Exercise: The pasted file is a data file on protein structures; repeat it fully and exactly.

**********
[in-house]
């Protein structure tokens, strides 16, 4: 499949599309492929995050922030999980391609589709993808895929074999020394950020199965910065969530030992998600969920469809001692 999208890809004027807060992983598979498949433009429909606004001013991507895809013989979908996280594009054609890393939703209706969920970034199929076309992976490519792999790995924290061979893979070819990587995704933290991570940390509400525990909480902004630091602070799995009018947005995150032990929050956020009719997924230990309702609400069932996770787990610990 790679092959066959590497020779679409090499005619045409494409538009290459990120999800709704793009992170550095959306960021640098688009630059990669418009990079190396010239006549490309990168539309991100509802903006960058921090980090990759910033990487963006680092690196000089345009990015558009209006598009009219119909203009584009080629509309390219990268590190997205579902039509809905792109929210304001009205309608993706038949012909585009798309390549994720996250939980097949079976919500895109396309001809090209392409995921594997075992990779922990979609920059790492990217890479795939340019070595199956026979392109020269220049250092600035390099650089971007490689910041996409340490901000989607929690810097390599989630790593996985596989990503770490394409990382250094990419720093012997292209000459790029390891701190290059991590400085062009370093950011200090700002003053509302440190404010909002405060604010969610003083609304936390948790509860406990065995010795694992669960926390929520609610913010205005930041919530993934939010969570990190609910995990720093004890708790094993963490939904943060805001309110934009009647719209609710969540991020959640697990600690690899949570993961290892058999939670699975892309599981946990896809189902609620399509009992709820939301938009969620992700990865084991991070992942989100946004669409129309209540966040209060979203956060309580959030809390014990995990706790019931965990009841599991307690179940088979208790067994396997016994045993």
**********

[in-house]
């Protein structure tokens, strides 16, 4: 499949599309492929995050922030999980391609589709993808895929074999020394950020199965910065969530030992998600969920469809001692 999208890809004027807060992983598979498949433009429909606004001013991507895809013989979908996280594009054609890393939703209706969920970034199929076309992976490519792999790995924290061979893979070819990587995704933290991570940390509400525990909480902004630091602070799995009018947005995150032990929050956020009719997924230990309702609400069932996770787990610990 790679092959066959590497020779679409090499005619045409494409538009290459990120999800709704793009992170550095959306960021640098688009630059990669418009990079190396010239006549490309990168539309991100509802903006960058921090980090990759910033990487963006680092690196000089345009990015558009209006598009009219119909203009584009080629509309390219990268590190997205579902039509809905792109929210304001009205309608993706038949012909585009798309390549994720996250939980097949079976919500895109396309001809090209392409995921594997075992990779922990979609920059790492990217890479795939340019070595199956026979392109020269220049250092600035390099650089971007490689910041996409340490901000989607929690810097390599989630790593996985596989990503770490394409990382250094990419720093012997292209000459790029390891701190290059991590400085062009370093950011200090700002003053509302440190404010909002405060604010969610003083609304936390948790509860406990065995010795694992669960926390929520609610913010205005930041919530993934939010969570990190609910995990720093004890708790094993963490939904943060805001309110934009009647719209609710969540991020959640697990600690690899949570993961290892058999939670699975892309599981946990896809189902609620399509009992709820939301938009969620992700990865084991991070992942989100946004669409129309209540966040209060979203956060309580959030809390014990995990706790019931965990009841599991307690179940088979208790067994396997016994045993």